There is talk among local officials of creating state farms, cottage industries and resettlement plans to absorb the surplus population. So far, the only major long-term project to emerge from the 1973 Wollo disaster is a $9.5 million West German plan to increase grain production.
Ethiopian relief officials in the provincial capital of Dessie, 115 miles south of here, estimate that they may have to feed 290,000 people just in the scattered pockets of drought they have already discovered across northern Wollo Province. For the 10 month period until the next harvest, this will mean about 30,000 tons of grain needed for this province alone, with each person getting only 14 ounces daily.
Recently, Ethiopia's relief commissioner. Shimelis Adugna put Ethiopia's relief needs this year at 70,000 tons while also asking for another 60,000 tons to build up a standing reserve. Compared to his requests in the past few years, sometimes reaching 200,000 tons or more, these are regarded by foreign relief officials as unusally reasonable.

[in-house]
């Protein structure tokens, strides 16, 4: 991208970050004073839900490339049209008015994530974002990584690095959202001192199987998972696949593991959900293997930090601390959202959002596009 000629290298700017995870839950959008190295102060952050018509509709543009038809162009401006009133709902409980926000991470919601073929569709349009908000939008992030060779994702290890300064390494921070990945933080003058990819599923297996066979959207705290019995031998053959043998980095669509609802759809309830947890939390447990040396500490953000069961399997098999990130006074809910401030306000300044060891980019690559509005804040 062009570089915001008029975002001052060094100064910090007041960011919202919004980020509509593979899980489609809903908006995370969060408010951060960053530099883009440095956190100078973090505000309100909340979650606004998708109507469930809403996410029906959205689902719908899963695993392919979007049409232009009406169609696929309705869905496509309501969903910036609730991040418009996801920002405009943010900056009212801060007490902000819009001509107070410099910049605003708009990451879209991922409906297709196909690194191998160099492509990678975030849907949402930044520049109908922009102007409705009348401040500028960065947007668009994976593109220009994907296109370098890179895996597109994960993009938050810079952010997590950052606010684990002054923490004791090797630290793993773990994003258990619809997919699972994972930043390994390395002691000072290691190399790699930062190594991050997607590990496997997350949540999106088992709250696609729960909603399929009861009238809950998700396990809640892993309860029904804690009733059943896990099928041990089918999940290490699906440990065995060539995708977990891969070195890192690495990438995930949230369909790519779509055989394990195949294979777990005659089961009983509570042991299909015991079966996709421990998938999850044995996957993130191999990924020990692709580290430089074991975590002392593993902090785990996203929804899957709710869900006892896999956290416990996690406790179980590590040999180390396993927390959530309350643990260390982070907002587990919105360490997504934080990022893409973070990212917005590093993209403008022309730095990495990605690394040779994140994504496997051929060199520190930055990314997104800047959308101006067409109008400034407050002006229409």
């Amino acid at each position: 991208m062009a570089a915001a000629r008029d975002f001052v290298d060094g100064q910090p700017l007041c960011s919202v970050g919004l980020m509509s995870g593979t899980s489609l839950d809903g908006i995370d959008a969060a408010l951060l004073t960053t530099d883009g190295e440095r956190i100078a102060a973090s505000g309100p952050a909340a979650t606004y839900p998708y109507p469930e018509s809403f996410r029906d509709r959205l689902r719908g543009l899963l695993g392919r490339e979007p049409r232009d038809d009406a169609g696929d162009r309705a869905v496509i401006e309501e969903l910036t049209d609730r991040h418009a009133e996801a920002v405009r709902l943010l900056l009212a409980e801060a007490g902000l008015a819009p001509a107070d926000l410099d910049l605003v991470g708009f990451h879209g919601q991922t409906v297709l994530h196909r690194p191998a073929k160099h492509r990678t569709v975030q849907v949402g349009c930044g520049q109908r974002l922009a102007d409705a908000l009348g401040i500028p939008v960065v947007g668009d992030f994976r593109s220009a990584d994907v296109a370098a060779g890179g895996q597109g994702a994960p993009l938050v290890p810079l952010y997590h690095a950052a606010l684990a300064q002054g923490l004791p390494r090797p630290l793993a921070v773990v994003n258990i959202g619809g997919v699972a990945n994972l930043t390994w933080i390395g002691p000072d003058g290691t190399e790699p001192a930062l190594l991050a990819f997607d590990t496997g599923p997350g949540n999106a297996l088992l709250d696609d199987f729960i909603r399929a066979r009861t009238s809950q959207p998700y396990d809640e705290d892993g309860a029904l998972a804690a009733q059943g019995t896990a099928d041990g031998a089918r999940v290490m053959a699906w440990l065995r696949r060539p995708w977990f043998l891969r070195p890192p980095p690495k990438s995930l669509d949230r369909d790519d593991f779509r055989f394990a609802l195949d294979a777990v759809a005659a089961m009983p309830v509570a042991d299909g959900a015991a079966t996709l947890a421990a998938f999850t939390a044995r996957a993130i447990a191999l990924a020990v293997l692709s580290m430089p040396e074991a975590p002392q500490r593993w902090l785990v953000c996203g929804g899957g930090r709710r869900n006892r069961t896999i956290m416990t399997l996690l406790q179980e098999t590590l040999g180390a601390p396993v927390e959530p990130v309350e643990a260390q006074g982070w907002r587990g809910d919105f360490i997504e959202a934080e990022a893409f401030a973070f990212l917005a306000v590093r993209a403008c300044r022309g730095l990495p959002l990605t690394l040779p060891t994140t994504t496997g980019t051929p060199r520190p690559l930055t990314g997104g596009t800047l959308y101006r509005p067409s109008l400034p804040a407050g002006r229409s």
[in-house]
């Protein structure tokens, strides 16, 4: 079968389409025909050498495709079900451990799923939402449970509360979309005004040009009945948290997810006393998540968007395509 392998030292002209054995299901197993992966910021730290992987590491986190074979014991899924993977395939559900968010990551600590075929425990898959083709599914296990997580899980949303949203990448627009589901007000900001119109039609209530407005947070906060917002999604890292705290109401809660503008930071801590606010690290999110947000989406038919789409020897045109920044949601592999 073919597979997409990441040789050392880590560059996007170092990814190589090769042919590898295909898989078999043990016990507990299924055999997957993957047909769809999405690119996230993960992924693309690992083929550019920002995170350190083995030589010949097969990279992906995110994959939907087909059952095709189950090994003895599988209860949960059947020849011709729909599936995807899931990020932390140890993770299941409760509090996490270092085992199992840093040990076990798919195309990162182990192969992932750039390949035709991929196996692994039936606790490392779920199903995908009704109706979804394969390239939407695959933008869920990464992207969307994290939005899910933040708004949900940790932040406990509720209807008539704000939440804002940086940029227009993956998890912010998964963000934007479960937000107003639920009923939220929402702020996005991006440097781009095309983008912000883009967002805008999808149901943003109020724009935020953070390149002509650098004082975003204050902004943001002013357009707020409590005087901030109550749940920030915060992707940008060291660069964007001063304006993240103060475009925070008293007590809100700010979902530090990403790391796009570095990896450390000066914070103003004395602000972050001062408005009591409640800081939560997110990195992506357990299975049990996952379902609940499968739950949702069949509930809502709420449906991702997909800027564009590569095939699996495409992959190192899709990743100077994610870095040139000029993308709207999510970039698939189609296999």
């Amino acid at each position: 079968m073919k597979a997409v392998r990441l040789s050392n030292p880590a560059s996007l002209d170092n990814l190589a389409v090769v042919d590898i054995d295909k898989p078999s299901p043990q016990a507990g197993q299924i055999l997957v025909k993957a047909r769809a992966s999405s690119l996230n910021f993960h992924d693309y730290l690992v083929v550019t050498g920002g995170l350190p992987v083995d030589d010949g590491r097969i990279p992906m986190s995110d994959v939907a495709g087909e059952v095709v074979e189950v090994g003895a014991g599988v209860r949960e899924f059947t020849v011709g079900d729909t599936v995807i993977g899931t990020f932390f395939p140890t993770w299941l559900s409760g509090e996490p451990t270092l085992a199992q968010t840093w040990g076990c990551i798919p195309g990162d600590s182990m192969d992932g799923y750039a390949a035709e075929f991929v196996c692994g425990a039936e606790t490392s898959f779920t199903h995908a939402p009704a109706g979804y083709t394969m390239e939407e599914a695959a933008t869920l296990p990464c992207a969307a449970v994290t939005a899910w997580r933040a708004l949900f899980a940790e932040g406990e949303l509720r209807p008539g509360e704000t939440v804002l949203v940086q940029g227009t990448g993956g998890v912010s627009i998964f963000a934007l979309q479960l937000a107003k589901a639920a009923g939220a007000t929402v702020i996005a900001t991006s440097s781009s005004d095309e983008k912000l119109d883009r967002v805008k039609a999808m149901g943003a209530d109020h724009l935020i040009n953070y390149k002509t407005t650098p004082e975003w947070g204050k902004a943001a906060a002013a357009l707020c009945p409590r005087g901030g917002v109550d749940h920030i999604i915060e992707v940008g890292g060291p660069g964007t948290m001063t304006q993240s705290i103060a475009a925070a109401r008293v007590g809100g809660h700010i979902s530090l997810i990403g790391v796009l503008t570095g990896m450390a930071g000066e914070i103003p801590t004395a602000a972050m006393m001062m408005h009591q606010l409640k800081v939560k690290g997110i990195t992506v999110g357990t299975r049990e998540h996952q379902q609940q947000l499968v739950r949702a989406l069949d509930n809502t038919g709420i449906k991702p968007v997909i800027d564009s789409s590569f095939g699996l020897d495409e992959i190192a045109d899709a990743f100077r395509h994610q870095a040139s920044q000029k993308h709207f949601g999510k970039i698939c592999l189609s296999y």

The Agriculture Ministry is already buying an unprecedented 100,000 tons of grain abroad.The relief commission is assured of another 23,000 tons from Europe and 25,000 tons from the United States.
The total, about 150,000 tons, is as much as Ethiopia's two main Red Sea ports of Assab and Djiboutc can handle, according to most foreign donor estimates. The Ethiopians disagree and are pressing to obtain more by purchase and donations, apparently a total of 230,000 tons.
Compared to previous years, however, the feud between the Ethiopians and foreign donors is limited and, for once, there is a remarkable degree of cooperation in trying to head off another Wollo disaster.